Simplicio et. al do speculate about how these results may be involved in the long term therapeutic effects of SSRIs.  Though it’s too big of a jump to make with confidence, it’s possible that SSRIs make an intervention in the facial avoidance patterns associated with high neuroticism, and that these patterns could be partially causal to the persistent interpersonal difficulties characteristic of this group.  If this small behavioral change allows for fewer misattributions of facial stimuli, the early effects of SSRI use could be crucial in disrupting a cycle of anxious symptoms. [3]

Participants in this study were selected for high neuroticism, thus limiting the ability for its implications to be applied in the grand scheme of SSRI administration.  However, it does push research to explore the way that facial exploration is affected in more diverse populations.  Working with a broader range of disorders, as well as more specific dimensions of neuroticism (for instance, including Low N’s), will get us closer to understanding SSRIs function in a way that will allow us to improve its use and to pacify a skeptical public.  As progress is made in better understanding drug efficacy, a more trusting relationship can be developed between patients and providers.

Although, if it makes you feel any better, no one’s exactly sure why Pepto works either.


References:

1. Edwards JG. Selective serotonin reuptake inhibitors. BMJ. 1992;304:1644–1646. doi: 10.1136/bmj.304.6843.1644. http://www.ncbi.nlm.nih.gov/pmc/articles/PMC3651296/
2. David J. Nutt, Sam Forshall, Caroline Bell, Ann Rich, John Sandford, Jon Nash, Spilios Argyropoulos, Mechanisms of action of selective serotonin reuptake inhibitors in the treatment of psychiatric disorders, European Neuropsychopharmacology, Volume 9, Supplement 3, July 1999, Pages S81-S86, ISSN 0924-977X, http://dx.doi.org/10.1016/S0924-977X(99)00030-9. http://www.sciencedirect.com/science/article/pii/S0924977X99000309
3. Martina Di Simplicio, Sonia Doallo, Giulia Costoloni, Gustavo Rohenkohl, Anna C Nobre and Catherine J Harmer, ‘Can you look me in the face?’ Short-term SSRI Administration Reverts Avoidant Ocular Face Exploration in Subjects at Risk for Psychopathology, Neuropsychopharmacology advance online publication 13 August 2014; doi: 10.1038/npp.2014.159. http://www.nature.com/npp/journal/vaop/ncurrent/full/npp2014159a.html#bib14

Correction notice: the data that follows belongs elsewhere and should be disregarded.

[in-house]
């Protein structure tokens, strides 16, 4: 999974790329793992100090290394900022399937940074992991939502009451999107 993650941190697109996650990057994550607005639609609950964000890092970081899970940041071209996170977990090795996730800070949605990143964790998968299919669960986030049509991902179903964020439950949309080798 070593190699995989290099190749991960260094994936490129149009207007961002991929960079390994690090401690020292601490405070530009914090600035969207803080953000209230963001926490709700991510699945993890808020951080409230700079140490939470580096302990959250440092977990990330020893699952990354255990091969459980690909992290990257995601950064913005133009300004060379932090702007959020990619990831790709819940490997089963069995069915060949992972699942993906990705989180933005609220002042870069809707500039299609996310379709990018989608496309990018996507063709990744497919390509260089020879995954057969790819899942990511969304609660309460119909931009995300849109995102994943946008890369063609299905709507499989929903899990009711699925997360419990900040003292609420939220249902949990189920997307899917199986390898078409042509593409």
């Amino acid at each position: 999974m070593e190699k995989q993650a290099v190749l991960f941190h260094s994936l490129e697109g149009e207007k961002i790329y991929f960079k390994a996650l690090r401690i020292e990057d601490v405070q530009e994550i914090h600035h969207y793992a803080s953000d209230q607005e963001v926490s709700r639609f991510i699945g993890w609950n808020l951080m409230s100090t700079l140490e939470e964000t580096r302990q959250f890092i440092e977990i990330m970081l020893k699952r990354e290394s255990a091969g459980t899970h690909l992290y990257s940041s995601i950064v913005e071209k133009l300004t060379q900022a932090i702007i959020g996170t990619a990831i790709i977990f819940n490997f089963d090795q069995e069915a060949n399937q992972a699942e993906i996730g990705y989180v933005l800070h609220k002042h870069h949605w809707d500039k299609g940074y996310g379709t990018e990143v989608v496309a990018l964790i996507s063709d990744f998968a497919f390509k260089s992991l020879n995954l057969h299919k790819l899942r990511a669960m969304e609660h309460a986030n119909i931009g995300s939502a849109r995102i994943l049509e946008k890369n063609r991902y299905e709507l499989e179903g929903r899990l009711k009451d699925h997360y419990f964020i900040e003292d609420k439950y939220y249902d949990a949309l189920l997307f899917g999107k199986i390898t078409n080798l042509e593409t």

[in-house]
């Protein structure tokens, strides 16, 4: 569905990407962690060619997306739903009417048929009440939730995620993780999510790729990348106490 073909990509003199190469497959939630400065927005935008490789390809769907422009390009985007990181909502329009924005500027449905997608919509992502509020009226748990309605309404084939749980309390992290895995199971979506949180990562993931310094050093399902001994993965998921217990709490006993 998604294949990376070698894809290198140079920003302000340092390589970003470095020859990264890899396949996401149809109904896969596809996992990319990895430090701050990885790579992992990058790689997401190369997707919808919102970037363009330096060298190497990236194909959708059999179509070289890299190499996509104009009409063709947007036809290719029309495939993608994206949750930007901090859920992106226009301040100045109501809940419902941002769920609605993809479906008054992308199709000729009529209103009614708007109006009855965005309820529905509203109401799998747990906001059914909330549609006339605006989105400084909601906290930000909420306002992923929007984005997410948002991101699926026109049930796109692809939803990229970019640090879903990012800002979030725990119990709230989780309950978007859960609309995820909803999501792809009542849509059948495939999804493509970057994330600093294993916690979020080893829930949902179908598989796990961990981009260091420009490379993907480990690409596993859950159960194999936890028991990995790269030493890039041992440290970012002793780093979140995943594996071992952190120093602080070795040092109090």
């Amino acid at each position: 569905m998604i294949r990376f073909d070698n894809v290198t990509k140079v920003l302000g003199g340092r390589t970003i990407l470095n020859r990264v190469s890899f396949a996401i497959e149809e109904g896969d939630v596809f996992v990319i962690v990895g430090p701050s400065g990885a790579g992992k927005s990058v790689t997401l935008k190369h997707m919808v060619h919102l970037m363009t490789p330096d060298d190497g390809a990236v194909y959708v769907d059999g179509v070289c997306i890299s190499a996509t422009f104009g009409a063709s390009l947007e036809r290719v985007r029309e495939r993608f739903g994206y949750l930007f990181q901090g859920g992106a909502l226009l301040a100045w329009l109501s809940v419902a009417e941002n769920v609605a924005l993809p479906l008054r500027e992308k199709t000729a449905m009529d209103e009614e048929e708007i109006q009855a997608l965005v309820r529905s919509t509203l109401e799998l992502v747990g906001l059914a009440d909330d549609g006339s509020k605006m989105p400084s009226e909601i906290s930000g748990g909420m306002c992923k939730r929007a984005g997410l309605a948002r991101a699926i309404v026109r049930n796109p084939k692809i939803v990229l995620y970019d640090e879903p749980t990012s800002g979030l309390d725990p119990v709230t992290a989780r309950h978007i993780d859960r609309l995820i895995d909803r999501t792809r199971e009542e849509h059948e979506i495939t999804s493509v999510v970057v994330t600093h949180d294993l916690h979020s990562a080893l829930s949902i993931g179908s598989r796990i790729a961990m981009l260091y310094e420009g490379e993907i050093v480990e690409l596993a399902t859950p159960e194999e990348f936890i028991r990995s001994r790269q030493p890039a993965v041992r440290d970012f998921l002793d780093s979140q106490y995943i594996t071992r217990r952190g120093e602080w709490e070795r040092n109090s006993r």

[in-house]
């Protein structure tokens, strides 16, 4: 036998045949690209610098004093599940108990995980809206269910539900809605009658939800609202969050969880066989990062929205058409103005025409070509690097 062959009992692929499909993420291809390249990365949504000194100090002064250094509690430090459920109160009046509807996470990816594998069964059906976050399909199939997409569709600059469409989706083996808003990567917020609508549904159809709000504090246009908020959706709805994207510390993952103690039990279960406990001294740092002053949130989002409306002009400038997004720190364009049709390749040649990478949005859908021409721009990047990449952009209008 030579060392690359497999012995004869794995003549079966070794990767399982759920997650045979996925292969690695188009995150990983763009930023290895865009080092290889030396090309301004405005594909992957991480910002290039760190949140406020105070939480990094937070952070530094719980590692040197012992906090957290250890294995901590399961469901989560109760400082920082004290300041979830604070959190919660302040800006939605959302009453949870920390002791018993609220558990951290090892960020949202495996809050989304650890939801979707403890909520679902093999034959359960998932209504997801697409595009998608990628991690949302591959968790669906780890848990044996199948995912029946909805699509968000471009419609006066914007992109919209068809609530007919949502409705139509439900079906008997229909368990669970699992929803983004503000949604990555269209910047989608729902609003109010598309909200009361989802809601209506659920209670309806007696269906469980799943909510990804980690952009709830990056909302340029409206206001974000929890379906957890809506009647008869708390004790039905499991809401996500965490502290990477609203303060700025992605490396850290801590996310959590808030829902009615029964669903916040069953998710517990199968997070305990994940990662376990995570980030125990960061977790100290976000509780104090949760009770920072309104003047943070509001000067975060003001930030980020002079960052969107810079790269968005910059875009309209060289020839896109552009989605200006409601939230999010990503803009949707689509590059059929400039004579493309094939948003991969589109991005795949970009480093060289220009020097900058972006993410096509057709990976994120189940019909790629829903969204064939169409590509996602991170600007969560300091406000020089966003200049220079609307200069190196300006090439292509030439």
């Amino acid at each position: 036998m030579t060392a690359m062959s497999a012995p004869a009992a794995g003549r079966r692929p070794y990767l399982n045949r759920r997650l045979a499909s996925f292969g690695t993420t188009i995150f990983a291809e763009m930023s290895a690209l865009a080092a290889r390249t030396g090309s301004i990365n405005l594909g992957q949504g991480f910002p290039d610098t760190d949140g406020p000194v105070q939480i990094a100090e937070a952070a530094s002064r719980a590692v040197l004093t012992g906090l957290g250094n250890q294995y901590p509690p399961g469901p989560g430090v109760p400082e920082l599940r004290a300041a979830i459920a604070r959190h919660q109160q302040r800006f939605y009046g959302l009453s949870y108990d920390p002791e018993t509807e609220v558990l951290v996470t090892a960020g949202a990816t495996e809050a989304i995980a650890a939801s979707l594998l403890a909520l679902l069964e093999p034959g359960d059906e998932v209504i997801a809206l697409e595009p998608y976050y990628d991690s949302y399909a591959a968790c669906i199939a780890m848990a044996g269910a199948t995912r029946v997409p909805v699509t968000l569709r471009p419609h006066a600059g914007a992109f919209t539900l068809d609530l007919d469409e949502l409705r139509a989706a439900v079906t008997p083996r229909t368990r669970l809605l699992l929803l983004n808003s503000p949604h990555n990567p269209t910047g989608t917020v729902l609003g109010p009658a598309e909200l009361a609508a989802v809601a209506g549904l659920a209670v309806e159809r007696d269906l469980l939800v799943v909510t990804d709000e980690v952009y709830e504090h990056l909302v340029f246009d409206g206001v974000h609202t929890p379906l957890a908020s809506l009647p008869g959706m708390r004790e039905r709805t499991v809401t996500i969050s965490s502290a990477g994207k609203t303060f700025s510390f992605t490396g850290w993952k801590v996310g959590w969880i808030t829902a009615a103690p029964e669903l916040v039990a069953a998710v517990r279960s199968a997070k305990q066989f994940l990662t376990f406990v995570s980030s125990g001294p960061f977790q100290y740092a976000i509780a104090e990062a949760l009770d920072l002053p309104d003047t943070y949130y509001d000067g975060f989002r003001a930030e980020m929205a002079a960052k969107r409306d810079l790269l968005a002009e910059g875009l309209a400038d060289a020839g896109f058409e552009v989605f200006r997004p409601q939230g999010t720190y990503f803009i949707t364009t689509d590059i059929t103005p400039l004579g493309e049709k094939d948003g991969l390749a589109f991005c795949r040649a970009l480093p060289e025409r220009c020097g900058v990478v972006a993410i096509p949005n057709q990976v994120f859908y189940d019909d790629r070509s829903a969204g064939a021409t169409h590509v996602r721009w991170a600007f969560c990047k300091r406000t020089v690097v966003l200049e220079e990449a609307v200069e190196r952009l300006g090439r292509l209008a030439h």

4. Armstrong T., Olatunji B. O. (2012). Eye tracking of attention in the affective disorders: a meta-analytic review and synthesis. Clin. Psychol. Rev. 32, 704–72310.1016/j.cpr.2012.09.004. http://www.ncbi.nlm.nih.gov/pmc/articles/PMC4172016/
5. Meera Vaswani, Farzana Kadar Linda, Subramanyam Ramesh, Role of selective serotonin reuptake inhibitors in psychiatric disorders: a comprehensive review, Progress in Neuro-Psychopharmacology and Biological Psychiatry, Volume 27, Issue 1, February 2003, Pages 85-102, ISSN 0278-5846, http://dx.doi.org/10.1016/S0278-5846(02)00338-X. http://www.sciencedirect.com/science/article/pii/S027858460200338X

Categories: Blog, Front Page Tags: , , , ,

REFERENCES

    1.  Edwards JG. Selective serotonin reuptake inhibitors. BMJ. 1992;304:1644–1646. doi: 10.1136/bmj.304.6843.1644.  http://www.ncbi.nlm.nih.gov/pmc/articles/PMC3651296/
    2.  David J. Nutt, Sam Forshall, Caroline Bell, Ann Rich, John Sandford, Jon Nash, Spilios Argyropoulos, Mechanisms of action of selective serotonin reuptake inhibitors in the treatment of psychiatric disorders, European Neuropsychopharmacology, Volume 9, Supplement 3, July 1999, Pages S81-S86, ISSN 0924-977X, http://dx.doi.org/10.1016/S0924-977X(99)00030-9.  http://www.sciencedirect.com/science/article/pii/S0924977X99000309
    3.  Martina Di Simplicio, Sonia Doallo, Giulia Costoloni, Gustavo Rohenkohl, Anna C Nobre and Catherine J Harmer, ‘Can you look me in the face?’ Short-term SSRI Administration Reverts Avoidant Ocular Face Exploration in Subjects at Risk for Psychopathology, Neuropsychopharmacology advance online publication 13 August 2014; doi: 10.1038/npp.2014.159. http://www.nature.com/npp/journal/vaop/ncurrent/full/npp2014159a.html#bib14